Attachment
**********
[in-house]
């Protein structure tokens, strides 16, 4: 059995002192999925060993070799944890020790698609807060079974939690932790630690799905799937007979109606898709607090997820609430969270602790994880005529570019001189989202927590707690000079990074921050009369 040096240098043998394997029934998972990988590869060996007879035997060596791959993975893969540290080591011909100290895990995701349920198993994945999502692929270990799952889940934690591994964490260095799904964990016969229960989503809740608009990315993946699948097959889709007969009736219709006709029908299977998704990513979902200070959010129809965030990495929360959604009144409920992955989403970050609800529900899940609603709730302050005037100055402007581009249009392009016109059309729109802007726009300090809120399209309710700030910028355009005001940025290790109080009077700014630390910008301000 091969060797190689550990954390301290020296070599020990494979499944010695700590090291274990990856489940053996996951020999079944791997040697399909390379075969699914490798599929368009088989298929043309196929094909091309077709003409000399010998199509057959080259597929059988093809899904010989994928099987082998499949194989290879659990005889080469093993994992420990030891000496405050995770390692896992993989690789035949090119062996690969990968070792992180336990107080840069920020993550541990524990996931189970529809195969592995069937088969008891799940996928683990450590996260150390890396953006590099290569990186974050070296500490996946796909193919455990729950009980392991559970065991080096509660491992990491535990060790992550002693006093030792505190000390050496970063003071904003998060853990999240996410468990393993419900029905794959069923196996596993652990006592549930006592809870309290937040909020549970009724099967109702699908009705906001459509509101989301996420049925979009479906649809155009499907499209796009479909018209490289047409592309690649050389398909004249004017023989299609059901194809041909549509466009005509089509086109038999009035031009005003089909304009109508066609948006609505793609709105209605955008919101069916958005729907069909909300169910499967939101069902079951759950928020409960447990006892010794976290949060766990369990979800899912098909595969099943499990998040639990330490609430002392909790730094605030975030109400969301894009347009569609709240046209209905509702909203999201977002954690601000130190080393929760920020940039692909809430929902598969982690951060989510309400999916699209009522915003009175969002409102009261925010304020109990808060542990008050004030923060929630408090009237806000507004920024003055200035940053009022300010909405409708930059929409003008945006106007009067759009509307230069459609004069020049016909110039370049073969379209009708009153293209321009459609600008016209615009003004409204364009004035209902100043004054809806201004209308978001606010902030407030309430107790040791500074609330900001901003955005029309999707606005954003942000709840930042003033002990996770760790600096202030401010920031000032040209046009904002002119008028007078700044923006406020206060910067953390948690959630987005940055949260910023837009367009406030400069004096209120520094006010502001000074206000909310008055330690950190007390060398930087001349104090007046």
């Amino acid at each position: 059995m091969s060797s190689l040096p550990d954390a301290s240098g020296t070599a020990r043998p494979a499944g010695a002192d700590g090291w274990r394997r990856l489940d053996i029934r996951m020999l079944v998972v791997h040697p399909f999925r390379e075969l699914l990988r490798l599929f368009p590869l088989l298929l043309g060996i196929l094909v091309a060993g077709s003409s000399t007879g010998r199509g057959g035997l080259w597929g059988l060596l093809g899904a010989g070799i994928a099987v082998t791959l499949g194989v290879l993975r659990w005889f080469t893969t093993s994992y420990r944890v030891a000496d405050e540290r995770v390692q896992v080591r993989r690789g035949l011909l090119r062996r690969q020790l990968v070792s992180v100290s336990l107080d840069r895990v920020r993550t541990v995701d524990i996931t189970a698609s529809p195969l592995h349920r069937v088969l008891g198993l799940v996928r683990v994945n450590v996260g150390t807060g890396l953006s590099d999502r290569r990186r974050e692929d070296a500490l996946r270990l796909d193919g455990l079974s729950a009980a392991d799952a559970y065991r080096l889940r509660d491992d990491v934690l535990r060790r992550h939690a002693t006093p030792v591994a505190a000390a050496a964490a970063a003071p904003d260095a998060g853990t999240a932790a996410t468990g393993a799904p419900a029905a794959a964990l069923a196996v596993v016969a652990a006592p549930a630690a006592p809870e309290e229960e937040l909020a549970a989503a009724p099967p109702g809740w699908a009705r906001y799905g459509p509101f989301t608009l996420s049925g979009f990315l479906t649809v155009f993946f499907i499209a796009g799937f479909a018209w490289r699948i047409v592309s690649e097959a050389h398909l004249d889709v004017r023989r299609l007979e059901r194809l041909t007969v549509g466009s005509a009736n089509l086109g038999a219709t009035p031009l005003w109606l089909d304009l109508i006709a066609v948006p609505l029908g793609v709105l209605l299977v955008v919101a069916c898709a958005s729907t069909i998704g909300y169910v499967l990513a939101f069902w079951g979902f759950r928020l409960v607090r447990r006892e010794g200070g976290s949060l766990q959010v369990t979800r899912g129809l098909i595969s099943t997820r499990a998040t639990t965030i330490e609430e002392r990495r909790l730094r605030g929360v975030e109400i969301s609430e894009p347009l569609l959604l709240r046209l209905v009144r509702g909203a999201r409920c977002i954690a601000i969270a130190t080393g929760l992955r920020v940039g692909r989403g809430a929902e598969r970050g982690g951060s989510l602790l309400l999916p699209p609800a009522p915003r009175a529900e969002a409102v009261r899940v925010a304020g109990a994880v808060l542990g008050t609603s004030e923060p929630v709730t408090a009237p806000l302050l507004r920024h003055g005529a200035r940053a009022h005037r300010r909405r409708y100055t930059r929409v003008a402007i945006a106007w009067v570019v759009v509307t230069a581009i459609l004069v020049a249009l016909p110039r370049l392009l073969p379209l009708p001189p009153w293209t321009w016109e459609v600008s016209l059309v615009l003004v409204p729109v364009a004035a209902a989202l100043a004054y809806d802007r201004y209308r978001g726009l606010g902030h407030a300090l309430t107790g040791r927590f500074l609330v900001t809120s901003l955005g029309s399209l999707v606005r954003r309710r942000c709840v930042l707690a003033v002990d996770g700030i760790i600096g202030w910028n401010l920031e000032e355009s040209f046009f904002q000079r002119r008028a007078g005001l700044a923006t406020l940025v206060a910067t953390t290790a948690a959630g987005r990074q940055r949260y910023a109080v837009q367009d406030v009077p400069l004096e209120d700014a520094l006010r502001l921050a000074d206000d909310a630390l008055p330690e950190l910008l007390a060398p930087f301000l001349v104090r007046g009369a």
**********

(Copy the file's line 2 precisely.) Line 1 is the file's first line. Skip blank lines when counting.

């Protein structure tokens, strides 16, 4: 059995002192999925060993070799944890020790698609807060079974939690932790630690799905799937007979109606898709607090997820609430969270602790994880005529570019001189989202927590707690000079990074921050009369 040096240098043998394997029934998972990988590869060996007879035997060596791959993975893969540290080591011909100290895990995701349920198993994945999502692929270990799952889940934690591994964490260095799904964990016969229960989503809740608009990315993946699948097959889709007969009736219709006709029908299977998704990513979902200070959010129809965030990495929360959604009144409920992955989403970050609800529900899940609603709730302050005037100055402007581009249009392009016109059309729109802007726009300090809120399209309710700030910028355009005001940025290790109080009077700014630390910008301000 091969060797190689550990954390301290020296070599020990494979499944010695700590090291274990990856489940053996996951020999079944791997040697399909390379075969699914490798599929368009088989298929043309196929094909091309077709003409000399010998199509057959080259597929059988093809899904010989994928099987082998499949194989290879659990005889080469093993994992420990030891000496405050995770390692896992993989690789035949090119062996690969990968070792992180336990107080840069920020993550541990524990996931189970529809195969592995069937088969008891799940996928683990450590996260150390890396953006590099290569990186974050070296500490996946796909193919455990729950009980392991559970065991080096509660491992990491535990060790992550002693006093030792505190000390050496970063003071904003998060853990999240996410468990393993419900029905794959069923196996596993652990006592549930006592809870309290937040909020549970009724099967109702699908009705906001459509509101989301996420049925979009479906649809155009499907499209796009479909018209490289047409592309690649050389398909004249004017023989299609059901194809041909549509466009005509089509086109038999009035031009005003089909304009109508066609948006609505793609709105209605955008919101069916958005729907069909909300169910499967939101069902079951759950928020409960447990006892010794976290949060766990369990979800899912098909595969099943499990998040639990330490609430002392909790730094605030975030109400969301894009347009569609709240046209209905509702909203999201977002954690601000130190080393929760920020940039692909809430929902598969982690951060989510309400999916699209009522915003009175969002409102009261925010304020109990808060542990008050004030923060929630408090009237806000507004920024003055200035940053009022300010909405409708930059929409003008945006106007009067759009509307230069459609004069020049016909110039370049073969379209009708009153293209321009459609600008016209615009003004409204364009004035209902100043004054809806201004209308978001606010902030407030309430107790040791500074609330900001901003955005029309999707606005954003942000709840930042003033002990996770760790600096202030401010920031000032040209046009904002002119008028007078700044923006406020206060910067953390948690959630987005940055949260910023837009367009406030400069004096209120520094006010502001000074206000909310008055330690950190007390060398930087001349104090007046």